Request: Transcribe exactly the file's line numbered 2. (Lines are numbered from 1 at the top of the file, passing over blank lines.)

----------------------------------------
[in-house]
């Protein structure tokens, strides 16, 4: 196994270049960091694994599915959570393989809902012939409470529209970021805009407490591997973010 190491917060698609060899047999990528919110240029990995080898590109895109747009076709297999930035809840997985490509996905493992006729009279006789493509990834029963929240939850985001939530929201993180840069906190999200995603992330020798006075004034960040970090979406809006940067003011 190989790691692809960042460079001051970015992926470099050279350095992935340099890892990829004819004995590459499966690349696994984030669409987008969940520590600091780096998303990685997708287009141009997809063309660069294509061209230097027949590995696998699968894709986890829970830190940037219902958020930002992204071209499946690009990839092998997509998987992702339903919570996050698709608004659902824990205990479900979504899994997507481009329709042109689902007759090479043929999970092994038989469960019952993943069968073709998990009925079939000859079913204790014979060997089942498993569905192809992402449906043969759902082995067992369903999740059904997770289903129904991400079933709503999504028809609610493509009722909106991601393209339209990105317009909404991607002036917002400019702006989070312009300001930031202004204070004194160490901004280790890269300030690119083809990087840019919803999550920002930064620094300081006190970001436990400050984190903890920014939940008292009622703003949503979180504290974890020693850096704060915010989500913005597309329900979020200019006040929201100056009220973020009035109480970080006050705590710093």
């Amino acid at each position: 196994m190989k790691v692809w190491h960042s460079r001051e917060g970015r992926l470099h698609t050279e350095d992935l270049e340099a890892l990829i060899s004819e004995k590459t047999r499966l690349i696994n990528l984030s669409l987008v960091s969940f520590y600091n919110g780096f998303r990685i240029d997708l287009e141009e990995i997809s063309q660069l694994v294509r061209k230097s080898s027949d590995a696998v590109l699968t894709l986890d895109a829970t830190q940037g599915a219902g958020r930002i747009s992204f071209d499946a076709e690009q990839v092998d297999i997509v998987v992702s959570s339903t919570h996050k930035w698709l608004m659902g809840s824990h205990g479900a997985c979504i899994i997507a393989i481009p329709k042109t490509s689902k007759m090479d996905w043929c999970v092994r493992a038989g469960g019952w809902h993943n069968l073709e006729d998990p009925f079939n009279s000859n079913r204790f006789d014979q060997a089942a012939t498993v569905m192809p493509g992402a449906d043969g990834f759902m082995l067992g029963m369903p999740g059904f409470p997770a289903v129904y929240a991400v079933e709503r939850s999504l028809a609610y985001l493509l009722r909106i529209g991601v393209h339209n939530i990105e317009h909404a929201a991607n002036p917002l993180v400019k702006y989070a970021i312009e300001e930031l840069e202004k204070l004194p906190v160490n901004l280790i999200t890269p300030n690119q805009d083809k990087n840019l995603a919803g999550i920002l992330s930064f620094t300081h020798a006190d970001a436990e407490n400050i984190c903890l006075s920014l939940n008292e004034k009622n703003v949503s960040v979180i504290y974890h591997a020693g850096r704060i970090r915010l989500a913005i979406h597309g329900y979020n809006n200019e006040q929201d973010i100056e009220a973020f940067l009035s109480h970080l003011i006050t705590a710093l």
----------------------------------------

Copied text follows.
């Protein structure tokens, strides 16, 4: 196994270049960091694994599915959570393989809902012939409470529209970021805009407490591997973010 190491917060698609060899047999990528919110240029990995080898590109895109747009076709297999930035809840997985490509996905493992006729009279006789493509990834029963929240939850985001939530929201993180840069906190999200995603992330020798006075004034960040970090979406809006940067003011 190989790691692809960042460079001051970015992926470099050279350095992935340099890892990829004819004995590459499966690349696994984030669409987008969940520590600091780096998303990685997708287009141009997809063309660069294509061209230097027949590995696998699968894709986890829970830190940037219902958020930002992204071209499946690009990839092998997509998987992702339903919570996050698709608004659902824990205990479900979504899994997507481009329709042109689902007759090479043929999970092994038989469960019952993943069968073709998990009925079939000859079913204790014979060997089942498993569905192809992402449906043969759902082995067992369903999740059904997770289903129904991400079933709503999504028809609610493509009722909106991601393209339209990105317009909404991607002036917002400019702006989070312009300001930031202004204070004194160490901004280790890269300030690119083809990087840019919803999550920002930064620094300081006190970001436990400050984190903890920014939940008292009622703003949503979180504290974890020693850096704060915010989500913005597309329900979020200019006040929201100056009220973020009035109480970080006050705590710093």